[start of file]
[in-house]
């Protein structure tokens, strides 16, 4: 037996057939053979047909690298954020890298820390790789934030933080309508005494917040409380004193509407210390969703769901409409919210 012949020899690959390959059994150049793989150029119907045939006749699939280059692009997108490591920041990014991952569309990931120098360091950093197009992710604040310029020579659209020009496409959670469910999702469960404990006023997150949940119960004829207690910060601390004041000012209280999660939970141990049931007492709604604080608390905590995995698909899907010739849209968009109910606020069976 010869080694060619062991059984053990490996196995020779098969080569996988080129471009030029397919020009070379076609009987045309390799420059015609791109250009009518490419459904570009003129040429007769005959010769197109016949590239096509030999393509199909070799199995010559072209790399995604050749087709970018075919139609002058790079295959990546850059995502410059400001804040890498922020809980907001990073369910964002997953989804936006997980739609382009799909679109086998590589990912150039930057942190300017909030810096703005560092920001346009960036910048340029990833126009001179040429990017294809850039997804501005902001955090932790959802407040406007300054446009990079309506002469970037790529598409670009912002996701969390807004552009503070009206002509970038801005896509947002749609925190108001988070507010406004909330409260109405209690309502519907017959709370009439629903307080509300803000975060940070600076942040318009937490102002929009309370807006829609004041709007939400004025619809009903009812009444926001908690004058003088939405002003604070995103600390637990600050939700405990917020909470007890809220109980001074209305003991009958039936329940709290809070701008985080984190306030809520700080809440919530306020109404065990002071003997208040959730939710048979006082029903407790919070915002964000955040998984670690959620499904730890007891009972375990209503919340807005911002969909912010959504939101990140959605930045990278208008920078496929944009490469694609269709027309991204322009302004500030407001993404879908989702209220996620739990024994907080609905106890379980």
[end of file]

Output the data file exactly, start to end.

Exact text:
[in-house]
């Protein structure tokens, strides 16, 4: 037996057939053979047909690298954020890298820390790789934030933080309508005494917040409380004193509407210390969703769901409409919210 012949020899690959390959059994150049793989150029119907045939006749699939280059692009997108490591920041990014991952569309990931120098360091950093197009992710604040310029020579659209020009496409959670469910999702469960404990006023997150949940119960004829207690910060601390004041000012209280999660939970141990049931007492709604604080608390905590995995698909899907010739849209968009109910606020069976 010869080694060619062991059984053990490996196995020779098969080569996988080129471009030029397919020009070379076609009987045309390799420059015609791109250009009518490419459904570009003129040429007769005959010769197109016949590239096509030999393509199909070799199995010559072209790399995604050749087709970018075919139609002058790079295959990546850059995502410059400001804040890498922020809980907001990073369910964002997953989804936006997980739609382009799909679109086998590589990912150039930057942190300017909030810096703005560092920001346009960036910048340029990833126009001179040429990017294809850039997804501005902001955090932790959802407040406007300054446009990079309506002469970037790529598409670009912002996701969390807004552009503070009206002509970038801005896509947002749609925190108001988070507010406004909330409260109405209690309502519907017959709370009439629903307080509300803000975060940070600076942040318009937490102002929009309370807006829609004041709007939400004025619809009903009812009444926001908690004058003088939405002003604070995103600390637990600050939700405990917020909470007890809220109980001074209305003991009958039936329940709290809070701008985080984190306030809520700080809440919530306020109404065990002071003997208040959730939710048979006082029903407790919070915002964000955040998984670690959620499904730890007891009972375990209503919340807005911002969909912010959504939101990140959605930045990278208008920078496929944009490469694609269709027309991204322009302004500030407001993404879908989702209220996620739990024994907080609905106890379980």